My writing stagnated. I didn’t stop writing completely, exactly – mom and Russ still pushed me to come up with songs every week – but my efforts were halfhearted and sparse. I convinced myself that I must have sucked pretty hard to warrant that reaction. I went back and listened to all the songs I had written, and read the lyrics. I furiously hated them all. There’s a story that Picasso spent months on a series of paintings, and an art dealer came over to look at them. He marveled at Picasso’s work. After he left, Picasso slashed every painting with a box cutter. I don’t claim to be Picasso, but I completely understand.

It took me a long time to get over that, and even longer to be willing to come back to Nashville. I took the man’s lukewarm advice, and began to write pop/rock. I even had some success. I’ve learned a lot in the fifteen years since, though. I learned that I wasn’t ready, at age sixteen, to be a writer in this town. I was good – probably great for my age – but truly, I wasn’t on the level of some of the greats. So, in that sense, some of what the publisher told me was true. He was, I suppose, just being unvarnished and direct. Or, he was an asshole. I still haven’t decided. I’ve also heard writer’s tell tales of publishers who ripped you apart – really ran you through the wringer – because they wanted to see what you were made of. They wanted to see if you had the drive to come back even stronger. Write a better song, maybe. I don’t know if that works on most people, but it certainly didn’t work on me. If he was looking to see what I was made of, he discovered it – the black jelly of depression and self criticism. The stuff that quits, and can’t get out of bed or shower.

I’ve exorcized some of those demons, I think. Medication helps. If you’ve read the blog at any length, you know I had a lot of them to deal with. Maybe this meeting was just icing on the cake – the final straw in a mountain of straws that created a shit avalanche.

I’ve also learned that self criticism has a place, but it’s important to keep it in it’s place. The opinions of others – both the criticism and the praise – also has a place. And it matters, but not as much as you might think it does. I’ve decided to do the best I can. I always gave the criticism such weight, and paid no attention to praise. That’s not healthy. Neither is the converse. The answer – at least, I think – is to do the best you can. Of the criticism and praise, use what you can and forget the rest. Be happy with your art, and don’t let it be influenced by too many opinions.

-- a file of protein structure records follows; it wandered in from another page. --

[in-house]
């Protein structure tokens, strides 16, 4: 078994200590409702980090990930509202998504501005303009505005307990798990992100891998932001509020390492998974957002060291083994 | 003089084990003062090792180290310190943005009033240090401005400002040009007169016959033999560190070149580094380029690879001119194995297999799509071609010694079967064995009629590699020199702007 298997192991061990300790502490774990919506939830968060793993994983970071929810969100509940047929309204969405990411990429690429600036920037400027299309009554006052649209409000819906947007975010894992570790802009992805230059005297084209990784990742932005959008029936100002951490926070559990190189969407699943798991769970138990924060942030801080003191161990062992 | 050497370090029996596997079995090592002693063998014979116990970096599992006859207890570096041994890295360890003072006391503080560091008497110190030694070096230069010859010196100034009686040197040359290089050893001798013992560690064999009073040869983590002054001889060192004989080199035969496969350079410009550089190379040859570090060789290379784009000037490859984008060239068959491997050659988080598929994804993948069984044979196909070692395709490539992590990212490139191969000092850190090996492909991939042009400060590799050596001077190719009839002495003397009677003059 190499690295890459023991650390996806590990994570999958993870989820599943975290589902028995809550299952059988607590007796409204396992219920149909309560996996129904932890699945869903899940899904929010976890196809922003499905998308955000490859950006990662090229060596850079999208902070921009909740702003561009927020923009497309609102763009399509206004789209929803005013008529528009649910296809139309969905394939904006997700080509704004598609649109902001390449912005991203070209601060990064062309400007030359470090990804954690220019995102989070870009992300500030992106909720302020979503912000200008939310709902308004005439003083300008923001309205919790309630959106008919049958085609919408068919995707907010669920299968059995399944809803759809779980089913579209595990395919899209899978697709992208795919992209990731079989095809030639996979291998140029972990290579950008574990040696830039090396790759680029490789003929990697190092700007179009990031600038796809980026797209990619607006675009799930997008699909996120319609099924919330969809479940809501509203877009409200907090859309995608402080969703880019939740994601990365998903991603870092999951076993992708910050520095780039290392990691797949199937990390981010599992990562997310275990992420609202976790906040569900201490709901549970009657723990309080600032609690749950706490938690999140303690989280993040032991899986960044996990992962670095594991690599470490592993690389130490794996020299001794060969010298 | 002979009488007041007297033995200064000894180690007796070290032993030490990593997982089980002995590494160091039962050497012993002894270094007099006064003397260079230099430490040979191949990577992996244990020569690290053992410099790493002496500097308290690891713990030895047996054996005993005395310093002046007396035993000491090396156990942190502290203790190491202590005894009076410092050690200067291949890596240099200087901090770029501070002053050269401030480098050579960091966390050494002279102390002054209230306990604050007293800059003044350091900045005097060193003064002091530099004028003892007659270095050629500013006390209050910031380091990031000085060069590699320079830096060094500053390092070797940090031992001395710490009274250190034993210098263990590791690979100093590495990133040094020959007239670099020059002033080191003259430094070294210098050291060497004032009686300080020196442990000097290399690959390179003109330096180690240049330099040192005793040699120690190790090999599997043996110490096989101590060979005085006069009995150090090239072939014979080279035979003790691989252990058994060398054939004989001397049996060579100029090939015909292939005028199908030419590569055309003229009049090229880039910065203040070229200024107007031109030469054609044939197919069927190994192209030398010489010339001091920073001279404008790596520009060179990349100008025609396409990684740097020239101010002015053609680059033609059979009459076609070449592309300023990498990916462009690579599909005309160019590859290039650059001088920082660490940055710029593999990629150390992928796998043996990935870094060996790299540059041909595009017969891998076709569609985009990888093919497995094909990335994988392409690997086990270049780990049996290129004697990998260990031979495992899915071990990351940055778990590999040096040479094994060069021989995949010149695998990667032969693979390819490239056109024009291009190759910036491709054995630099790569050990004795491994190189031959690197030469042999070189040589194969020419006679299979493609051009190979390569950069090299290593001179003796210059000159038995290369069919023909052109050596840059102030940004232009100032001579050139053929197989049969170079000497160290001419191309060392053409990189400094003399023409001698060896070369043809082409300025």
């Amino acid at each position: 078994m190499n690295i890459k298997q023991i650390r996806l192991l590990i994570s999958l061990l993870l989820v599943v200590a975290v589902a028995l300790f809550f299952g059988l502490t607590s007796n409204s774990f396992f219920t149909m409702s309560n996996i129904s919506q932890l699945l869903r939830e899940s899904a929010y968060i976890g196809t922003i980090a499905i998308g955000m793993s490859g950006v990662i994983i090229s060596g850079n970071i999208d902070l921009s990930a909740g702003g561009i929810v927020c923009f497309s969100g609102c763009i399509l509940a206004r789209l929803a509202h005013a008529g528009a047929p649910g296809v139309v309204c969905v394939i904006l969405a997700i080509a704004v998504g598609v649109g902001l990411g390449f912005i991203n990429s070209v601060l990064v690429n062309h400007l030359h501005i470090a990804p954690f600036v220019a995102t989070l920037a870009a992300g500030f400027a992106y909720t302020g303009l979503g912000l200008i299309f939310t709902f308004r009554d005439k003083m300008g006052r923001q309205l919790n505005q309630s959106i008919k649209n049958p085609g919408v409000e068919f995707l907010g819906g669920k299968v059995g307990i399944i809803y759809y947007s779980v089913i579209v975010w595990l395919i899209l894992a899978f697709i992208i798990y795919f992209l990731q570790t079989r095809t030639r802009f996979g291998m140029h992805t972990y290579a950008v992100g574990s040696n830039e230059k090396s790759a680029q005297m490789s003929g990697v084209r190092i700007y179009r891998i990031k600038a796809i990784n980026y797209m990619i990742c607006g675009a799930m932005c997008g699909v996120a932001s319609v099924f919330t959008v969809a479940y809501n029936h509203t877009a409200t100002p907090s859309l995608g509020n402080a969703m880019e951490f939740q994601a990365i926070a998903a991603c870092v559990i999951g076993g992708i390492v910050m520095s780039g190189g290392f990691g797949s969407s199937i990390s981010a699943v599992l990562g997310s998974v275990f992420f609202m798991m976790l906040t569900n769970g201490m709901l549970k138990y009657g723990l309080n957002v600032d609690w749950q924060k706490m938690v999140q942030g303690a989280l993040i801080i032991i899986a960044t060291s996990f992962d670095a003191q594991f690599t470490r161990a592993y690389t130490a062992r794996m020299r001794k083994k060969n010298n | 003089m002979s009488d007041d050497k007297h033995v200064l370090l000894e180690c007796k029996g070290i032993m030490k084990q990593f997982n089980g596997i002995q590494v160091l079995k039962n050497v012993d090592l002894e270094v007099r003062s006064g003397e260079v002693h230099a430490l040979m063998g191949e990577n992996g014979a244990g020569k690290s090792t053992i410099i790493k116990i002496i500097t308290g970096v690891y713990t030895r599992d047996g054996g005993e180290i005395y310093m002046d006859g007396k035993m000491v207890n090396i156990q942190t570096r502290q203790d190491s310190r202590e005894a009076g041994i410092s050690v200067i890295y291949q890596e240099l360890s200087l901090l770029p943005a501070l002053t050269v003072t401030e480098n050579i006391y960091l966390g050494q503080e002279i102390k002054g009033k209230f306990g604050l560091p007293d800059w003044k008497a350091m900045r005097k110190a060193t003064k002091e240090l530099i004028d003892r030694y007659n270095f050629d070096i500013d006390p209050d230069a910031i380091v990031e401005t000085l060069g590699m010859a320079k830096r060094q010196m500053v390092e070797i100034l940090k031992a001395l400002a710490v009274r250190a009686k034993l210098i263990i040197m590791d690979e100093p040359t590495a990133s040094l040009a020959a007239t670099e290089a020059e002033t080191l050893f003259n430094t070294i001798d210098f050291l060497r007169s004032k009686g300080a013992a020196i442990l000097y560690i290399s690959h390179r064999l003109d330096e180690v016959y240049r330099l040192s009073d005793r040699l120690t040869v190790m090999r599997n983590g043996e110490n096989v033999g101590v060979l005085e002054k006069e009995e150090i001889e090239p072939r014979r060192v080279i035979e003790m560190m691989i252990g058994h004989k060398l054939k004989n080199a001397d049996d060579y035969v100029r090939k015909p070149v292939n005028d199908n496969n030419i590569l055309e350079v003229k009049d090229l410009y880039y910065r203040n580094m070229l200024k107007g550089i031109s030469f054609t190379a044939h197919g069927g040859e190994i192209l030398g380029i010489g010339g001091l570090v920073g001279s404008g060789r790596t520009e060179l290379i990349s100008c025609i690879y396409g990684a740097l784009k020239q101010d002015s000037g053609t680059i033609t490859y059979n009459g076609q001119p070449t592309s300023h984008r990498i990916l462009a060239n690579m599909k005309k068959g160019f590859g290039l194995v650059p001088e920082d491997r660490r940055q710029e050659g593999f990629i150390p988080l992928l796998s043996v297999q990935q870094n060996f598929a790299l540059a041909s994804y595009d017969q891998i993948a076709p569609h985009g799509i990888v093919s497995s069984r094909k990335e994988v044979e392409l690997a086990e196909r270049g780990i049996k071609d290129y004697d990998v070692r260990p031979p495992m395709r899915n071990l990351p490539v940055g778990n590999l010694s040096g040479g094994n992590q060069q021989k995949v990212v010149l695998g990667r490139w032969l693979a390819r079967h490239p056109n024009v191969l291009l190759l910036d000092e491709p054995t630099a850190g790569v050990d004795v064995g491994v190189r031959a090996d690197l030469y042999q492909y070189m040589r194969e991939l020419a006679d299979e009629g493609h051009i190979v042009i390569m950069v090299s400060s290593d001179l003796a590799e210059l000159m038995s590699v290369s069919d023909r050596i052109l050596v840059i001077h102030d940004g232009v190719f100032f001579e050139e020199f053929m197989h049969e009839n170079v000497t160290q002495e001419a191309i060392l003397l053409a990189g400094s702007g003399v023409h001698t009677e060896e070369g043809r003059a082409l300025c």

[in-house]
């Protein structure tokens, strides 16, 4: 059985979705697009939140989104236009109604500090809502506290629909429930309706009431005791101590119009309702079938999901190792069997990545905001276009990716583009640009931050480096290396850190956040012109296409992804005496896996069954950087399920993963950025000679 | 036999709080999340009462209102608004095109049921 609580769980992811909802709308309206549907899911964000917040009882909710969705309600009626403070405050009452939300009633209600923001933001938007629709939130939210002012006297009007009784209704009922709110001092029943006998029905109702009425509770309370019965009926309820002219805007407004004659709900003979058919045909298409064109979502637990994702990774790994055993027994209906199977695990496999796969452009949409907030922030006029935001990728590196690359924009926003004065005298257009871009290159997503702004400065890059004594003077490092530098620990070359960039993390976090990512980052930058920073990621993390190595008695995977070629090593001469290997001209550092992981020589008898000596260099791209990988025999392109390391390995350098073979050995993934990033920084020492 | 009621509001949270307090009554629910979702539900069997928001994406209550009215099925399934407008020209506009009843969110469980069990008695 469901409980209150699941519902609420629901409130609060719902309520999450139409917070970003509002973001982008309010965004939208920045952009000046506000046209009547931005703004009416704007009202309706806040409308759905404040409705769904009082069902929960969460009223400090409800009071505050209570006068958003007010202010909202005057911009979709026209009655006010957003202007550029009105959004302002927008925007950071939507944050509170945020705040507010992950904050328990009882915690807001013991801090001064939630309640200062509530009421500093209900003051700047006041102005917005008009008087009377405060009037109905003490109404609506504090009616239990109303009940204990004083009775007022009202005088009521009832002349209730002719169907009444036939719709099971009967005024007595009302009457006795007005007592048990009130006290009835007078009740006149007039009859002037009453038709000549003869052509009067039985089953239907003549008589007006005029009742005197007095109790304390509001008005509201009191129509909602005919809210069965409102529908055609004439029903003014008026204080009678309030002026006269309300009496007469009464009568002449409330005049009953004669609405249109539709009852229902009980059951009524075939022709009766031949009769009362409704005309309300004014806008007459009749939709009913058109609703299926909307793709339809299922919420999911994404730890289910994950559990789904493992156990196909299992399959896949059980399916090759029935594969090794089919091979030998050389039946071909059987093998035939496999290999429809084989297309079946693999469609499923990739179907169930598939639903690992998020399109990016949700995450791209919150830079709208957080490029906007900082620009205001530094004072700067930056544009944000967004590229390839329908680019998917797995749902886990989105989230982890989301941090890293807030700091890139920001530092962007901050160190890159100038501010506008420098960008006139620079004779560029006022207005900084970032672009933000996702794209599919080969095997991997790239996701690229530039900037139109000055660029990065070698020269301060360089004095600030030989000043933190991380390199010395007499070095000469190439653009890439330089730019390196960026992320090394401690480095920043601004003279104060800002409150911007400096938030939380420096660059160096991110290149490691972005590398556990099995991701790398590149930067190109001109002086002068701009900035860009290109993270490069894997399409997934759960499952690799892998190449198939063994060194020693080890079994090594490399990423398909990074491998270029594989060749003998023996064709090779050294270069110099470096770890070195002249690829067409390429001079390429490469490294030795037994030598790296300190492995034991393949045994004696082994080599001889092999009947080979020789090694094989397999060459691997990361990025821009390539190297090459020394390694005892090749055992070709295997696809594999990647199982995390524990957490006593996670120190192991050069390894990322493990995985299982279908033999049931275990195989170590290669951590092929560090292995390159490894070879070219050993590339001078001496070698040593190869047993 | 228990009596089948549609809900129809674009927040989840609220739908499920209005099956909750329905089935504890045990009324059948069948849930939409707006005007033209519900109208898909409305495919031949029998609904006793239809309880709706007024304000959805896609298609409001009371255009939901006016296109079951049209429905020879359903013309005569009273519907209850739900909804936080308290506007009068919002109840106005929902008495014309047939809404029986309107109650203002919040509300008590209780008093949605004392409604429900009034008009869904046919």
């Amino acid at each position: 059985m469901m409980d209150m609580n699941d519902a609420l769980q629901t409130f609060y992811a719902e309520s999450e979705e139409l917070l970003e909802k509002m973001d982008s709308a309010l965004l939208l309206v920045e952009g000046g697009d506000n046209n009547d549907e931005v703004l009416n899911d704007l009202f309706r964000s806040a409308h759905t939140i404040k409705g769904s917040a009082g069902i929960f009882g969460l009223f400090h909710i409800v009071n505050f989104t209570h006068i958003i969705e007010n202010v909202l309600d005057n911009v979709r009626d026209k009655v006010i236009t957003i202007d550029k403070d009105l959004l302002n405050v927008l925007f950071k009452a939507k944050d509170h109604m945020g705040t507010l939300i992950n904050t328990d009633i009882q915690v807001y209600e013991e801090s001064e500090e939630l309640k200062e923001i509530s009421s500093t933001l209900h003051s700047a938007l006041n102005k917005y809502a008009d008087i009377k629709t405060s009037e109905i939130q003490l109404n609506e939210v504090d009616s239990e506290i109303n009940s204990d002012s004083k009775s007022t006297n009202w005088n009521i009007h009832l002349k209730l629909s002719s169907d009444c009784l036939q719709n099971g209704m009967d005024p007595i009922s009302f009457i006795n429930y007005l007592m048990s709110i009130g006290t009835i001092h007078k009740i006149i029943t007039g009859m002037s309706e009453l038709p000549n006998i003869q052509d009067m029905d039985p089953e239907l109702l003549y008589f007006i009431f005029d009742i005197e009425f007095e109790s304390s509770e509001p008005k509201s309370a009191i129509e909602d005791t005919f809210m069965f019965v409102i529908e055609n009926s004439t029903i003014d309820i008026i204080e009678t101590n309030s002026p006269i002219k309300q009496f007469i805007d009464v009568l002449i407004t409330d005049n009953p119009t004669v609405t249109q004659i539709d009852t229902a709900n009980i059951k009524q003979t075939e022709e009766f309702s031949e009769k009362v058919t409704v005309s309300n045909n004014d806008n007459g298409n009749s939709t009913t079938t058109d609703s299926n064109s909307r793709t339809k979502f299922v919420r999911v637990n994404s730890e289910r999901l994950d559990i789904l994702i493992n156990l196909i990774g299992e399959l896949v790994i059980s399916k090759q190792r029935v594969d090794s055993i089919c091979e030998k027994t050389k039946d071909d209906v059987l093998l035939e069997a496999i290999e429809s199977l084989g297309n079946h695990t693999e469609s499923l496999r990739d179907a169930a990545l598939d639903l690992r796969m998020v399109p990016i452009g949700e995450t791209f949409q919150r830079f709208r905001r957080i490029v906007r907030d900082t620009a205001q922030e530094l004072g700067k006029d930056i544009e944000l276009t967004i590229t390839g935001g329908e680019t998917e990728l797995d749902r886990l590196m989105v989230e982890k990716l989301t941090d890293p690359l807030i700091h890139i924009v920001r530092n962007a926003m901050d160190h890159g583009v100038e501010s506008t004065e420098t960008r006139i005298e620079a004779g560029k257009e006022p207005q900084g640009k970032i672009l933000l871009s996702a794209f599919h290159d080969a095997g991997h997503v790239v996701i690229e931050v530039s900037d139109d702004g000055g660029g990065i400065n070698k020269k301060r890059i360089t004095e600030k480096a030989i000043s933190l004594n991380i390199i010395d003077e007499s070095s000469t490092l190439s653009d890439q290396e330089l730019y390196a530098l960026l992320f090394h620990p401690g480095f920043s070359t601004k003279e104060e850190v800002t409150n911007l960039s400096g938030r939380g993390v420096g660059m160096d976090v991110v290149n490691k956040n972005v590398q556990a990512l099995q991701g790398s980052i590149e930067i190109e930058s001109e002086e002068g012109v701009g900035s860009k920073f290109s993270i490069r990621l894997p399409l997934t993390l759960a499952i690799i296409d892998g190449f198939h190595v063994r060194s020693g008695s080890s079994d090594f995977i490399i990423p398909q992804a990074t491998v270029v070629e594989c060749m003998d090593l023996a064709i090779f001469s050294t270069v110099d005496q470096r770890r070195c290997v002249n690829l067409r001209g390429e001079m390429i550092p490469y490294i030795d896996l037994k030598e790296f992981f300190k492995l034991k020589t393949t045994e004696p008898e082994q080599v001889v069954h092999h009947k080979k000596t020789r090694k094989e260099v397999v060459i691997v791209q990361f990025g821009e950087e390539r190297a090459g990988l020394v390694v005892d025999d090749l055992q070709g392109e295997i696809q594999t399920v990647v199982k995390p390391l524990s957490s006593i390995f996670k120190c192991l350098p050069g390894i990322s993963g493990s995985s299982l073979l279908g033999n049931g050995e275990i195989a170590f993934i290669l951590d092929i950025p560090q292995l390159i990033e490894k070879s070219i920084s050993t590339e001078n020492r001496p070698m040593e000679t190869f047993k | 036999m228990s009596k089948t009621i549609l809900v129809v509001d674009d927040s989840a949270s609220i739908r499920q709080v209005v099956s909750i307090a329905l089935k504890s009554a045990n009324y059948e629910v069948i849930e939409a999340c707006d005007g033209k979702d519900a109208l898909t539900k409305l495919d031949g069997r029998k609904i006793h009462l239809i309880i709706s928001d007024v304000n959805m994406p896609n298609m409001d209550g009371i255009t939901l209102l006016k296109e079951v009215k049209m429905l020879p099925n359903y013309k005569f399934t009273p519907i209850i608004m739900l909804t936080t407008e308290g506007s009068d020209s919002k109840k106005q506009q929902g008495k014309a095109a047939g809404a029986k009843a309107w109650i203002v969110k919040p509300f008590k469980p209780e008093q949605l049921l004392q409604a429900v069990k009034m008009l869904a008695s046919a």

And it doesn’t matter how nice of an office you have. You can still be an asshole.

 

As I think I mentioned before, when I wrote music before it was very scattershot – I wrote basically every genre under the sun. Hell, I even wrote a (bad) Reggae type song. But, ultimately, it was important for me to pick a genre and stick with it – and, ultimately, it was decided that I should do country music. At the time – early to mid 90’s – country was exploding. It was also deemed by Mom to be the “easiest” to break into. So, she bought me boots. And hats. And Western style shirts, with fringes. I’m not exactly joking, but I wish I was. I looked like a Nashville tourist, except I was walking around NYC. I didn’t quite have the sense of self to realize I looked like a moron, but as I write this I am literally slapping myself in the forehead. I was cranking out songs by the dozens – by the time I was 16 I’d have over 400 – and each week I’d bring them in to Russ and he’d critique it, deciding if it ought to be recorded. The stuff I was writing at the time was total garbage. Good for my age (12-13) but really bad. To make matters worse, the arrangements were really bad MIDI recordings. Don’t get me wrong – Russ was a brilliant producer – but bad fake synth versions of real instruments make my skin crawl. Unfortunately, that’s what we had to work with – we weren’t going to be hiring live musicians…it would have just been too expensive.

The next step was how to break into the industry. I had a hand in it, in that I agreed that we should go about things this way, but Mom masterminded the whole thing. So how to do it? By going to shows of famous singers and hoping to talk to them in the autograph line. I’m not joking, but I wish I was. You hear that sound? That’s me slapping my head again. So we went to show after show…trying (somehow) to corner these singers and slip them my demo. Even though it rarely worked (I don’t think we ever got close enough, really, a lot of the lines were just too long) Mom wasn’t discouraged. Autograph lines were clearly the way to get discovered. The realization came (painfully slowly) that perhaps trying to accost the headline act wasn’t going to be fruitful. Instead, for whatever reason, Mom decided we should try the opening acts instead. I met some very nice people who graciously listened and took my demo, but it went no further.